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Scientists reveal bird that can fly over a 100 miles without flapping its wings

The research shows that the bird spent only 1 percent of its time flapping its wings.

Scientists reveal bird that can fly over a 100 miles without flapping its wings
Cover image source: Moccas, a one-year-old Andean Condor stretches his 10-foot wings in the sunshine at the ICBP (International Centre for Birds of Prey) on May 16, 2016, in Newent, England (Photo by Dan Kitwood/Getty Images)

When we gaze towards the clouds and see birds gliding gracefully across the sky, it's hard not to be in awe of their remarkable abilities. Among these feathered travelers, 4 species possess the unique talent to soar aloft, flying for hours on end without once flapping their wings—a rare and fascinating phenomenon. According to IFLScience, Andean condors are said to be the world's heaviest soaring birds and are also long-distance travelers and are said to cover almost 100 miles without flapping their wings.

Representative Image Source :
Image Source: "Lesley", a juvenile Andean Condor, takes flight at Taronga Zoo during flying lessons on February 28, 2006, in Sydney, Australia. (Photo by Ian Waldie/Getty Images)

This latest claim by scientists has been backed up by an experiment highlighting the special powers of these birds. The experiment conducted by a team from Swansea University and the National University of Comahue tracked eight Andean condors for five years and in the process, fitted them with a GPS device and a recording unit that could log their wingbeats.

Upon thorough research and experiment, the observations showed that the birds spent just 1 percent of their time aloft flapping their wings, mostly during take-off. According to the Guardian, one of the birds flew for over five hours without flapping its wings. It covered more than 100 miles (160 kilometers).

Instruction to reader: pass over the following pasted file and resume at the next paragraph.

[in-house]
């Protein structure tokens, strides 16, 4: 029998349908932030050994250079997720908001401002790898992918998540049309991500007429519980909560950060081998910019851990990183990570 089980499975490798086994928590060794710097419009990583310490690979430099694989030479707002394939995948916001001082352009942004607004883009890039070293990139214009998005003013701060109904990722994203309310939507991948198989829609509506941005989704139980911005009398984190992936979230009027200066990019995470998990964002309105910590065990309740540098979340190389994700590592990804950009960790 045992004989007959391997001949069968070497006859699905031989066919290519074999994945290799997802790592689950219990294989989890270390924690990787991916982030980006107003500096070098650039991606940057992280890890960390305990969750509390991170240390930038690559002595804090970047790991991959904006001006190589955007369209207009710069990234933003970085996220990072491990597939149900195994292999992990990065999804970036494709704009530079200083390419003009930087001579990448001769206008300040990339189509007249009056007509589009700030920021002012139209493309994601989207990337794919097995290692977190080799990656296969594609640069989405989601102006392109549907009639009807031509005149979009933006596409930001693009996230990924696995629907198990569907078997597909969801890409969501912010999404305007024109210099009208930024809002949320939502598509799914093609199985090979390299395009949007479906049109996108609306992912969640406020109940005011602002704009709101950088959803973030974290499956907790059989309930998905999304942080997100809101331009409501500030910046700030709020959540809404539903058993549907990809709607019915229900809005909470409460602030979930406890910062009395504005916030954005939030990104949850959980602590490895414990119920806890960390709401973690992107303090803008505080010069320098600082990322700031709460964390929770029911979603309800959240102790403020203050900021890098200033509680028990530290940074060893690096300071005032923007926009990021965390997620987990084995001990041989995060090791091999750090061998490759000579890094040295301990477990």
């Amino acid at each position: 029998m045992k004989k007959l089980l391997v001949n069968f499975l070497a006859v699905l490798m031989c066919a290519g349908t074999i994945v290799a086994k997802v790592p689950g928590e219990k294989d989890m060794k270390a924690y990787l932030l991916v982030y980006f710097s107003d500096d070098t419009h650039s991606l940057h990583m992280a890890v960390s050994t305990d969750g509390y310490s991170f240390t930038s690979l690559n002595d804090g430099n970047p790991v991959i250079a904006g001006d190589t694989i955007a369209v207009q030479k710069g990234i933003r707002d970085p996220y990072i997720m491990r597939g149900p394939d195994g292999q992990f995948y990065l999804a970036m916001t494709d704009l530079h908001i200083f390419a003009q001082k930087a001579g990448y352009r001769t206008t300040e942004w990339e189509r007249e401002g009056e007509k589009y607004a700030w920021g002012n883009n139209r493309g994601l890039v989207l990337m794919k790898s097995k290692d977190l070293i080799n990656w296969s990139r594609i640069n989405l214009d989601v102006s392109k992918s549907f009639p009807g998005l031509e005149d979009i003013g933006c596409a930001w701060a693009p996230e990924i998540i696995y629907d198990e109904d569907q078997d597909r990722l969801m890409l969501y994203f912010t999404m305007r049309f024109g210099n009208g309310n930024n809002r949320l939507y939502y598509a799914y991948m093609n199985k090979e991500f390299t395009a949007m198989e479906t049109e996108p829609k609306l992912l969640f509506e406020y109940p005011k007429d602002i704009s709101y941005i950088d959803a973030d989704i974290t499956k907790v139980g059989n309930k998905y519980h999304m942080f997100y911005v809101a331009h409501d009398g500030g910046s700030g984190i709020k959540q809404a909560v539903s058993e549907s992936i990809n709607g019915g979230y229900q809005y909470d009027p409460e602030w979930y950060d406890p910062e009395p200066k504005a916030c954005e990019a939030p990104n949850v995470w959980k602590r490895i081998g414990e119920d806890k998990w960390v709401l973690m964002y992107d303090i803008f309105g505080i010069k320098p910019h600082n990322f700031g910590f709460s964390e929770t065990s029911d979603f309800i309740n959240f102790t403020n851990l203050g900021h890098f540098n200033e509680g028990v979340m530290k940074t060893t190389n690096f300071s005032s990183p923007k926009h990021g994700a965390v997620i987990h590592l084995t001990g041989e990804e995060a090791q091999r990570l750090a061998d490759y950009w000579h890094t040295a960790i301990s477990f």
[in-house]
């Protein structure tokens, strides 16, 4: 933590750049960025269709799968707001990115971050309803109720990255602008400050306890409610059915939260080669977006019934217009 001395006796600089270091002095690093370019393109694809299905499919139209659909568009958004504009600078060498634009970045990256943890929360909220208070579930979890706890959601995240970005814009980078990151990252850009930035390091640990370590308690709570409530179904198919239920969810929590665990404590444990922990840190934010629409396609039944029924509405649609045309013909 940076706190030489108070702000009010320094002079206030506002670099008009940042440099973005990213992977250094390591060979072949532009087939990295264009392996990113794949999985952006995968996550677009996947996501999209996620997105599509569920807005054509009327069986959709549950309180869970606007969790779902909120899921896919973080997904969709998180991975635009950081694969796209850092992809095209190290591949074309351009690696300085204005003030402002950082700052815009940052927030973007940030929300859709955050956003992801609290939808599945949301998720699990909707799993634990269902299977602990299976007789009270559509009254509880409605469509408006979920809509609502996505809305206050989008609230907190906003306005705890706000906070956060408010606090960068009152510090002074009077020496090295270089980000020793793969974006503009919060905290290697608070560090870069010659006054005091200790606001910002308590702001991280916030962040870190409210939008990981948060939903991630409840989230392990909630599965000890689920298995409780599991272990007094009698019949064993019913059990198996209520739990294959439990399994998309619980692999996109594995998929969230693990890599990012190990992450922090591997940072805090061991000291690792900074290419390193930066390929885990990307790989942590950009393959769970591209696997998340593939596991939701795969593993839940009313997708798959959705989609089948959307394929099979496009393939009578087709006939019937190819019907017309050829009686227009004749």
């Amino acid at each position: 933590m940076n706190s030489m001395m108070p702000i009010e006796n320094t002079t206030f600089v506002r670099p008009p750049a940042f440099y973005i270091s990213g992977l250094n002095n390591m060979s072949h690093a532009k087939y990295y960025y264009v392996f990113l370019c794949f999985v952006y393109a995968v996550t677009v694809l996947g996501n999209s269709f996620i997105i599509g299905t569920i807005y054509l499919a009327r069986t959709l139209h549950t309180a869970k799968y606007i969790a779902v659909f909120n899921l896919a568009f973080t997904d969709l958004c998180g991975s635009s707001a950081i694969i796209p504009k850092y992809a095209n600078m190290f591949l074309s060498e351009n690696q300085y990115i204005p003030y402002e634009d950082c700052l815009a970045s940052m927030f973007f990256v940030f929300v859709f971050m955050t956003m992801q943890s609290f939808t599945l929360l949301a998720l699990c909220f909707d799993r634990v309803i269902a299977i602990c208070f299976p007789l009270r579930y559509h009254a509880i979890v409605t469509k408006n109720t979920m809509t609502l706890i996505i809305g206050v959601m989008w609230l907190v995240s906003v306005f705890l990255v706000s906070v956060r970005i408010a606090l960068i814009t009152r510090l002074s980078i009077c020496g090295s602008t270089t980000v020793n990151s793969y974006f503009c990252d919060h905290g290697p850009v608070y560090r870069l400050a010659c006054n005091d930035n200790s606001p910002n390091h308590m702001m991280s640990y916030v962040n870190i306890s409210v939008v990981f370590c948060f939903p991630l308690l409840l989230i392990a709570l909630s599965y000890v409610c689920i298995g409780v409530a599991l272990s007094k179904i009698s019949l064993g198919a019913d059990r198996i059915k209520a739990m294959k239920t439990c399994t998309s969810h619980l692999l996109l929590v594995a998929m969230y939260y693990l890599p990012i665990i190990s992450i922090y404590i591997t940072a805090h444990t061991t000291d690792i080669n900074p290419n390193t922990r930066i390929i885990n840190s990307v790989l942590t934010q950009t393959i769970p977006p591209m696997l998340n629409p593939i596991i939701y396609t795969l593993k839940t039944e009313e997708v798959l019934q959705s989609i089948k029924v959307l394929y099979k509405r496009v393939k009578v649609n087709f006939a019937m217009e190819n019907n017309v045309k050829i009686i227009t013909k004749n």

Emily Shepard, a study co-author and biologist at Swansea University in Wales, talked about the incredible features of the bird, saying, "Condors are expert pilots but we just hadn’t expected they would be quite so expert." The study was published in Proceedings of the National Academy of Sciences journal on Monday. On the other hand, David Lentink, an expert in bird flight at Stanford University who was not involved in the research, said "The finding that they basically almost never beat their wings and just soar is mind-blowing."

Image source: Pexels | Photo by Tim Mossholder
Image source: Pexels | Photo by Tim Mossholder

Simply put, the Andean condor is a vulture with extreme soaring skills, which is crucial for its scavenger lifestyle. Like vultures, it circles high mountains for hours looking for a meal. Sergio Lambertucci, a study co-author and biologist at the National University of Comahue in Argentina, said, "When you see condors circling, they are taking advantage of those thermal uplifts or rising gusts of warm air."


Before concluding the experiment, researchers noticed one thing in particular, the bird's decision-making ability. The experiment shed light on the fact that despite the fact the birds were young, they were well-versed with the flying patterns and as efficient as their older counterparts. 

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